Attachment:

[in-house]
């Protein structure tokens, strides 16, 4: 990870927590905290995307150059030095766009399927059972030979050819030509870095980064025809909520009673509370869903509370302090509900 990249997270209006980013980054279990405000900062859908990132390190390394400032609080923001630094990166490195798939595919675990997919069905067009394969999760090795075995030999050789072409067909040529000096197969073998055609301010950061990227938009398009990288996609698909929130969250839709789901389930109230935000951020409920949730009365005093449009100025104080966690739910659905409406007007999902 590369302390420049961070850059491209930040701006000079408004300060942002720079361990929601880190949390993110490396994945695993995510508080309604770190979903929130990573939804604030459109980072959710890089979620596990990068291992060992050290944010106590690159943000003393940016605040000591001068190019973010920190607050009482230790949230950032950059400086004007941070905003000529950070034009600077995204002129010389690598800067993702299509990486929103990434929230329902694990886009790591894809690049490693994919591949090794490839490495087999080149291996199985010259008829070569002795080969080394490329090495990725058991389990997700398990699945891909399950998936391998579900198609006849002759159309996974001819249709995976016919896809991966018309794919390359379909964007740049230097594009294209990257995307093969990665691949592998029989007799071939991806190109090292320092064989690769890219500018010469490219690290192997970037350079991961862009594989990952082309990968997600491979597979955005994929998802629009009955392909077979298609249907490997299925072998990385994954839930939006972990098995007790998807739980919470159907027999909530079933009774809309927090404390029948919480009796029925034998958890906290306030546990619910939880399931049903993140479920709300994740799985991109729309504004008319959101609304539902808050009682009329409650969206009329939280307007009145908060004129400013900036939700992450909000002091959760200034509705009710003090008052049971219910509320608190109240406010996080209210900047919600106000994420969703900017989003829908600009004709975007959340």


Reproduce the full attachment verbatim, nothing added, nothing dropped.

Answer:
[in-house]
């Protein structure tokens, strides 16, 4: 990870927590905290995307150059030095766009399927059972030979050819030509870095980064025809909520009673509370869903509370302090509900 990249997270209006980013980054279990405000900062859908990132390190390394400032609080923001630094990166490195798939595919675990997919069905067009394969999760090795075995030999050789072409067909040529000096197969073998055609301010950061990227938009398009990288996609698909929130969250839709789901389930109230935000951020409920949730009365005093449009100025104080966690739910659905409406007007999902 590369302390420049961070850059491209930040701006000079408004300060942002720079361990929601880190949390993110490396994945695993995510508080309604770190979903929130990573939804604030459109980072959710890089979620596990990068291992060992050290944010106590690159943000003393940016605040000591001068190019973010920190607050009482230790949230950032950059400086004007941070905003000529950070034009600077995204002129010389690598800067993702299509990486929103990434929230329902694990886009790591894809690049490693994919591949090794490839490495087999080149291996199985010259008829070569002795080969080394490329090495990725058991389990997700398990699945891909399950998936391998579900198609006849002759159309996974001819249709995976016919896809991966018309794919390359379909964007740049230097594009294209990257995307093969990665691949592998029989007799071939991806190109090292320092064989690769890219500018010469490219690290192997970037350079991961862009594989990952082309990968997600491979597979955005994929998802629009009955392909077979298609249907490997299925072998990385994954839930939006972990098995007790998807739980919470159907027999909530079933009774809309927090404390029948919480009796029925034998958890906290306030546990619910939880399931049903993140479920709300994740799985991109729309504004008319959101609304539902808050009682009329409650969206009329939280307007009145908060004129400013900036939700992450909000002091959760200034509705009710003090008052049971219910509320608190109240406010996080209210900047919600106000994420969703900017989003829908600009004709975007959340």